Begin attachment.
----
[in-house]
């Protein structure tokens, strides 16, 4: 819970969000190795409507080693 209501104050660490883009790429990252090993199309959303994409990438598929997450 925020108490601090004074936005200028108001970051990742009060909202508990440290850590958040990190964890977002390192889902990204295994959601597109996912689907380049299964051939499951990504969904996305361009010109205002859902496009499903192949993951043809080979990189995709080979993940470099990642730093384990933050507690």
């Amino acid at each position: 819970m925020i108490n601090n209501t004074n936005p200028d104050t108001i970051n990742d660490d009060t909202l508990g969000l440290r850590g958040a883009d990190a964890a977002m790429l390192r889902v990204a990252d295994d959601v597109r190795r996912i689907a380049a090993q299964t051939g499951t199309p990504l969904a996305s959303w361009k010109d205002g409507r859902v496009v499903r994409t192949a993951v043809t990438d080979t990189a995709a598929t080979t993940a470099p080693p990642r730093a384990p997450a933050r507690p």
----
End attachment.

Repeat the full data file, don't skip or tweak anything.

[in-house]
């Protein structure tokens, strides 16, 4: 819970969000190795409507080693 209501104050660490883009790429990252090993199309959303994409990438598929997450 925020108490601090004074936005200028108001970051990742009060909202508990440290850590958040990190964890977002390192889902990204295994959601597109996912689907380049299964051939499951990504969904996305361009010109205002859902496009499903192949993951043809080979990189995709080979993940470099990642730093384990933050507690």
């Amino acid at each position: 819970m925020i108490n601090n209501t004074n936005p200028d104050t108001i970051n990742d660490d009060t909202l508990g969000l440290r850590g958040a883009d990190a964890a977002m790429l390192r889902v990204a990252d295994d959601v597109r190795r996912i689907a380049a090993q299964t051939g499951t199309p990504l969904a996305s959303w361009k010109d205002g409507r859902v496009v499903r994409t192949a993951v043809t990438d080979t990189a995709a598929t080979t993940a470099p080693p990642r730093a384990p997450a933050r507690p």